It is through the policies introduced by the Modi government that has led to the establishment of an effective high-performance system as is evident from Tokyo Olympics-2020. Sports Minister Kiren Rijiju also says “There is no doubt in his mind that India will break into the top-10 of the Summer Olympics medal table by Los Angeles 2028. The Country has set itself the ambitious target as it looks to improve its standing in global sports”(Inside The Games, June 30, 2020). Based on the Tokyo Olympic Games results, it can be concluded that for a country to gain a place in the top ten, it will have to win more than 30 medals, of which at least 10 should be gold.
Now the question is whether Indian Sports can realistically consider achieving a top-ten’ ‘Position at the Los Angeles Olympic Games in 2028. Following the 2000 Olympic Games in Sydney, Australia where Great Britain Won 28 Medals, UK Sport dramatically modified its national Sport goals and programs to win a record 65 medals at their 2012 London Olympic Games, and further improved on that result at the 2016 Rio Olympic Games. Canada achieved similar improvement between 2005-2018. Indian Sports can also achieve stated goals but only with a significant modernization of its current national Sports system.
This system needs strong and knowledgeable high-performance leadership, cooperation of the national government and the Sports community and an adequate new financing. Recently there have been improvements in the Indian Sporting ecosystem, such as the extending of contracts of foreign coaches, increasing coach salaries, and support to 258 Junior athletes from twelve sports via a new Target Olympic Podium Scheme. However, to reach a target of 30 medals by 2028, many of them to be gold, much more needs to be done. This is seen happening now.First, there is a clear commitment by the Indian Government and Sports leaders to considerably modernize the current Sports delivery system and to act immediately to make this a reality. There is a need to create a realistic and comprehensive national sport plan to address the many specific goals to achieve modernization. The overall goal must be to achieve World standards in all these areas so that the gap between what exists and what needs to exist to meet top international standards is identified and filled up. Each selected National Sport Federation must formulate realistic national Plans that detail the steps to winning Olympic medals by 2024 and 2028, and they must be constantly evaluated on their progress. The long term ‘domestic’ approach, involves strengthening the existing foundational elements or creating new ones to better serve the national sport community. This includes improving the professionalization and capacity of the National Sport Federations, developing a robust national coach education system, training and supporting Sport medicine and science professionals, ensuring adequate sport facilities and high performance training centers; strengthening school and university sport; developing and promoting the values of “True sport” and anti-doping; creating competition opportunities in the country; funding and improving professional work opportunities for those needed in Sports; and implementing a comprehensive multifaceted athlete support Program. Both long term goals for strengthening the Indian national sport system, and immediate term support for selected sports to achieve Olympic success must form part of much needed national Plan.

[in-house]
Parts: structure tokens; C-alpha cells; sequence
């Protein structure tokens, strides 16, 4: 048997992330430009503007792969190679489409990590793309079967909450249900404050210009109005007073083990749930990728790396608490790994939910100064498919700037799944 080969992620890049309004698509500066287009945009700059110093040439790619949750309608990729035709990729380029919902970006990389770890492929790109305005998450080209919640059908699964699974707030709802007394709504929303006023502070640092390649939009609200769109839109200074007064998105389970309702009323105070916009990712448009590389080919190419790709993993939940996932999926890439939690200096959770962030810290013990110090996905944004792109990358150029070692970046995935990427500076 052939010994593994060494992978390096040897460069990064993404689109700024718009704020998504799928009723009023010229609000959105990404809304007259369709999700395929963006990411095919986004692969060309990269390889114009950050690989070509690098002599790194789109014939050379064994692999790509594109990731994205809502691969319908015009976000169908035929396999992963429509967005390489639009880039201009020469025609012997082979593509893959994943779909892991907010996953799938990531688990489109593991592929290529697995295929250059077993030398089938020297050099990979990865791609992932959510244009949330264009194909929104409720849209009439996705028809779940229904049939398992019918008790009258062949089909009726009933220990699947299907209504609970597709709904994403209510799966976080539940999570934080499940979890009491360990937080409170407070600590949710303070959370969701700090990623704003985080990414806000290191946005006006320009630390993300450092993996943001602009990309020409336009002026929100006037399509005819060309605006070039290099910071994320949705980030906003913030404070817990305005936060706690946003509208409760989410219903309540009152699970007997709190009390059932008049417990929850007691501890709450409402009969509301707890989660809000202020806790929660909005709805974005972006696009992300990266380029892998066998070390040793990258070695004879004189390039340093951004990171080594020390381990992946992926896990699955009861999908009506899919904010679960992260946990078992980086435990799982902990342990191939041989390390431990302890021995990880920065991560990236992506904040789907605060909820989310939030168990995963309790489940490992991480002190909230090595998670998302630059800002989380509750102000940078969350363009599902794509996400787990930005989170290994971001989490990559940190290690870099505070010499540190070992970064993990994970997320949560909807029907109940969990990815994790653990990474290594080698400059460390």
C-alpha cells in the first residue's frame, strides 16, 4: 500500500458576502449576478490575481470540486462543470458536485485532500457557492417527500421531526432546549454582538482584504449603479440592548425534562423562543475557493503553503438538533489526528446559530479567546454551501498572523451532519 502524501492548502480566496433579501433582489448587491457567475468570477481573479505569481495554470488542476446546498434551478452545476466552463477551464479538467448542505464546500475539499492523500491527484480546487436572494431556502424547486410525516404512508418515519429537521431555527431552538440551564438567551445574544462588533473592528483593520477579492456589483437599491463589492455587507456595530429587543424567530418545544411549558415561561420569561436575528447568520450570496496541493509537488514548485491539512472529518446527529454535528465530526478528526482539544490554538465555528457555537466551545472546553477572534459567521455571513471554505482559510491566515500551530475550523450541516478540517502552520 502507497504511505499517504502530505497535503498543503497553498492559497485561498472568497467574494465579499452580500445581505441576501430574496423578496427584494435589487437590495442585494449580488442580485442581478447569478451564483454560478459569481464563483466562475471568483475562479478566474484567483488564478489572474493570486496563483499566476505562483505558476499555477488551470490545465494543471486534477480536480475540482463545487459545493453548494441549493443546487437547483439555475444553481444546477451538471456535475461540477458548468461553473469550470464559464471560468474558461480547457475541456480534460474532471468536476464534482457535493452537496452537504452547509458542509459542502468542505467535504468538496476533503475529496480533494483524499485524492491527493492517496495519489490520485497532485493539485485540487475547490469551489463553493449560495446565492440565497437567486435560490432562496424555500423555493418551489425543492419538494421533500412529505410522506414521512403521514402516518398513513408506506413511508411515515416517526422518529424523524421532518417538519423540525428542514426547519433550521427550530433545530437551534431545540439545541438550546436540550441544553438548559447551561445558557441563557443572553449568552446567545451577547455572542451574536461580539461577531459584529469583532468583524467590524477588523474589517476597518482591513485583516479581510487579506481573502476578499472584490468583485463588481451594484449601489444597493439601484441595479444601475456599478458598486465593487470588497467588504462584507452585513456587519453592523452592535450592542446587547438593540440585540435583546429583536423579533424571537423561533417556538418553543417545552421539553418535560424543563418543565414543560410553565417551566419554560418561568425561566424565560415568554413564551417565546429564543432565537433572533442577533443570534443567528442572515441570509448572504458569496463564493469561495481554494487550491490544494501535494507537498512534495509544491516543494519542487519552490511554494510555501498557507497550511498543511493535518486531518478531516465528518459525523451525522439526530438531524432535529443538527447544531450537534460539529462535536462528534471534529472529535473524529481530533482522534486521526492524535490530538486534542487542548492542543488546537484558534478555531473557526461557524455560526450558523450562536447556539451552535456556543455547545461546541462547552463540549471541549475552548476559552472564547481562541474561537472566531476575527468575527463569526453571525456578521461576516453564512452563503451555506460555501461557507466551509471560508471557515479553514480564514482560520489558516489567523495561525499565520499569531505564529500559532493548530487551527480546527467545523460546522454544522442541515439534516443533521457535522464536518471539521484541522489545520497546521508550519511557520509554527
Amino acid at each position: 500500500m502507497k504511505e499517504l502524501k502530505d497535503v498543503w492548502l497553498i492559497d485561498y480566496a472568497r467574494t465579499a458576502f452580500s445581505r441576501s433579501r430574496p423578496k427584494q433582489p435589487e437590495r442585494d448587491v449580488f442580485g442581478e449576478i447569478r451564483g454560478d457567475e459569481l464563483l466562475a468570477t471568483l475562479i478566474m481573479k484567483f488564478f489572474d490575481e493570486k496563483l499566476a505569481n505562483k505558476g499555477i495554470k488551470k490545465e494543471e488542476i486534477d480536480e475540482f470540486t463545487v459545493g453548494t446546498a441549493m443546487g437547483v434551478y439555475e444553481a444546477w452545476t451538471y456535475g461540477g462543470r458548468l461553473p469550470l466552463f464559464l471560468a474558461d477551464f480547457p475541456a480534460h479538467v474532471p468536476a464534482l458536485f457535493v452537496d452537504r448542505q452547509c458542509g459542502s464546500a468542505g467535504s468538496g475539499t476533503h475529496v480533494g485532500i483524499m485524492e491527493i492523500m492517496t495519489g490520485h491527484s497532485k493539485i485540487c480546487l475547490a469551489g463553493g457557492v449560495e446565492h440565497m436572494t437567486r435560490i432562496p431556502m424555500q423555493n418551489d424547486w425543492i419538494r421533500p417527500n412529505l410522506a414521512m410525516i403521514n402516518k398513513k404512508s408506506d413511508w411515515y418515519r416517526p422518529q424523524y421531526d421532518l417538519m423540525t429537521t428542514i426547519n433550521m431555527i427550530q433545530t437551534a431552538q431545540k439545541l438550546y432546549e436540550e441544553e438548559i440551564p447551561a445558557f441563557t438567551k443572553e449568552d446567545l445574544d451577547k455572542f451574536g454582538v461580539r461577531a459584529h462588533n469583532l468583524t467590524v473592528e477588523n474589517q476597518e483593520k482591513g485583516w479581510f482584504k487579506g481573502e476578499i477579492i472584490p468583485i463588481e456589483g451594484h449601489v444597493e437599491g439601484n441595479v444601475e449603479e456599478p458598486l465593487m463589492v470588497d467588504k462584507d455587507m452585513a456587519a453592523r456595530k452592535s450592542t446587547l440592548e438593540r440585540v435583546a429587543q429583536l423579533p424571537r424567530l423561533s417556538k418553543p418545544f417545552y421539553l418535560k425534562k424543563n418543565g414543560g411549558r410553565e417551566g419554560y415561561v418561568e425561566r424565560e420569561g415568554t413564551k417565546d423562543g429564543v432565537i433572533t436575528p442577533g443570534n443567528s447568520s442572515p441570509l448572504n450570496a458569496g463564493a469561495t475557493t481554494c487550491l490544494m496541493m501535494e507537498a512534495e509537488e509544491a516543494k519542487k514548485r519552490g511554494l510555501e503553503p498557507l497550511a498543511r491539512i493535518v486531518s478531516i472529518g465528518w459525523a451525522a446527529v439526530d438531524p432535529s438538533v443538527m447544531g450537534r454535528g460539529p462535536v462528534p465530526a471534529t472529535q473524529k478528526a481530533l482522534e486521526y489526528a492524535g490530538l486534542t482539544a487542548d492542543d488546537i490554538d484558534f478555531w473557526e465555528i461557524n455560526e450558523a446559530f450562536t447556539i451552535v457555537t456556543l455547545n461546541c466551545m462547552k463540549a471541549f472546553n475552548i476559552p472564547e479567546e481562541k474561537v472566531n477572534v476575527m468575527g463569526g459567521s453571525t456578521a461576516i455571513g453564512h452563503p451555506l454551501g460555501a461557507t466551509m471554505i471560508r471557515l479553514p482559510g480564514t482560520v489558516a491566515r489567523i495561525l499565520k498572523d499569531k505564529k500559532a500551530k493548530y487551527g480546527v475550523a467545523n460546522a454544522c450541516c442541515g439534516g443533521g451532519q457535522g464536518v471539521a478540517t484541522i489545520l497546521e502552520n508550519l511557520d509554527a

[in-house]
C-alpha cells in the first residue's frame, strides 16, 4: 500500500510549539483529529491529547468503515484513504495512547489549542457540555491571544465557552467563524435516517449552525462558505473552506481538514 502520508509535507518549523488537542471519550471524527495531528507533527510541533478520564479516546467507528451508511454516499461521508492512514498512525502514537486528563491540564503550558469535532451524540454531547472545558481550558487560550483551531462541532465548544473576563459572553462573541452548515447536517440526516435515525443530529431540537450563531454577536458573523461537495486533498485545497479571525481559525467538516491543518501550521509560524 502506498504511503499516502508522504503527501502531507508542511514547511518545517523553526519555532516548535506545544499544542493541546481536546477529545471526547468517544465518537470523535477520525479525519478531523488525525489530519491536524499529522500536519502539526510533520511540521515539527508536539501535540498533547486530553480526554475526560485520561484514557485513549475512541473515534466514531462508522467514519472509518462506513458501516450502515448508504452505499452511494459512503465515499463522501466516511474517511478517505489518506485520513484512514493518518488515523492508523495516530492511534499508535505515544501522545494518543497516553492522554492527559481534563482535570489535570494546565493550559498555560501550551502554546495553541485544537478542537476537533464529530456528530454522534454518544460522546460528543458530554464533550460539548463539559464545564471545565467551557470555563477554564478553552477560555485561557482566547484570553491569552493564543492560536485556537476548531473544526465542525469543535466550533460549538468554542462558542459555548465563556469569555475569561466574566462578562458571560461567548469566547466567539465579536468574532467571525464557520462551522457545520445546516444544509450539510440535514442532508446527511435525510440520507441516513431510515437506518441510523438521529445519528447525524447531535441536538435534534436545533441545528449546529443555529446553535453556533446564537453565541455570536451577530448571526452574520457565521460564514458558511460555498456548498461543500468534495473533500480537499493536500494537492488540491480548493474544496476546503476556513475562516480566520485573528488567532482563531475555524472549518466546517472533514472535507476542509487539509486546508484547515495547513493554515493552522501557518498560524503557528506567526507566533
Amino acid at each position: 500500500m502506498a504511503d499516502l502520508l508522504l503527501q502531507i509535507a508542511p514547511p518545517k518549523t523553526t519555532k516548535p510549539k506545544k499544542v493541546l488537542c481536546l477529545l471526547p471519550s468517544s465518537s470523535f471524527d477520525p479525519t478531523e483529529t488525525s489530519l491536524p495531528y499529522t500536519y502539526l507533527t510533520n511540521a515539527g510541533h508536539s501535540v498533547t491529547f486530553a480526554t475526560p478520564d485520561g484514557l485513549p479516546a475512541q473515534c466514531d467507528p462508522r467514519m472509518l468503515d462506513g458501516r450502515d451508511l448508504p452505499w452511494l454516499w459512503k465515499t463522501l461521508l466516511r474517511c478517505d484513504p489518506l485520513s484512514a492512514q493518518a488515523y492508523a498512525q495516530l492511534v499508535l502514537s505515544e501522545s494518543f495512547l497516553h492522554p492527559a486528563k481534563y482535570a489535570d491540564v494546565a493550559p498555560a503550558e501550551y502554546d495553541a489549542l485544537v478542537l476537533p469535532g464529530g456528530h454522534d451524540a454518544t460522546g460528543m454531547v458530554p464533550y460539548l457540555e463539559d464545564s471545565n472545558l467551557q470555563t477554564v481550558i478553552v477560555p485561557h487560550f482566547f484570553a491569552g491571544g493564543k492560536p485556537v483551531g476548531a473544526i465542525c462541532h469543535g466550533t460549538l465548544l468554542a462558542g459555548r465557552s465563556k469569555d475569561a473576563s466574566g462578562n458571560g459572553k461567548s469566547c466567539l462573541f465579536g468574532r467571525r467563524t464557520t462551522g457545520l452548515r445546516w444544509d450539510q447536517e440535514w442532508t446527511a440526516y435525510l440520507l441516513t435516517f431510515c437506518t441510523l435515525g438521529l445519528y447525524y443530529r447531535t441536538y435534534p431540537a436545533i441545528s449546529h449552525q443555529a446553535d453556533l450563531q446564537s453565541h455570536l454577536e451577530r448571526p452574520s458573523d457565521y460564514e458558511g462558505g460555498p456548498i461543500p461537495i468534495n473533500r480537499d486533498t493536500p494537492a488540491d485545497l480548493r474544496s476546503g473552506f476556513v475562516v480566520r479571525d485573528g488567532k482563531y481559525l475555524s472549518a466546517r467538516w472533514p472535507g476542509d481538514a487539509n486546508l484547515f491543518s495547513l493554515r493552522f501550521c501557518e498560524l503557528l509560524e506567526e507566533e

The measures recently initiated by the Indian Government show that Central Government and the national sports leaders are all set to accept such a challenge and cooperate, and provide the necessary leadership and resources to modernize Indian Sportsdelivery. There is a need to recognize sports as an industry, for the Sector is intricately linked with sectors such as infrastructure, tourism, education, social welfare, health, entertainment technology, hospitality, etc ; it will disallow the Sports to be looked at it in isolation disconnected from these allied sectors and ensure over all growth of Sports in the country.
By Dr Suresh Kumar Agrawal
(The writer is Professor & Head, Department of English, Maharaja Ganga Singh University, Bikaner.)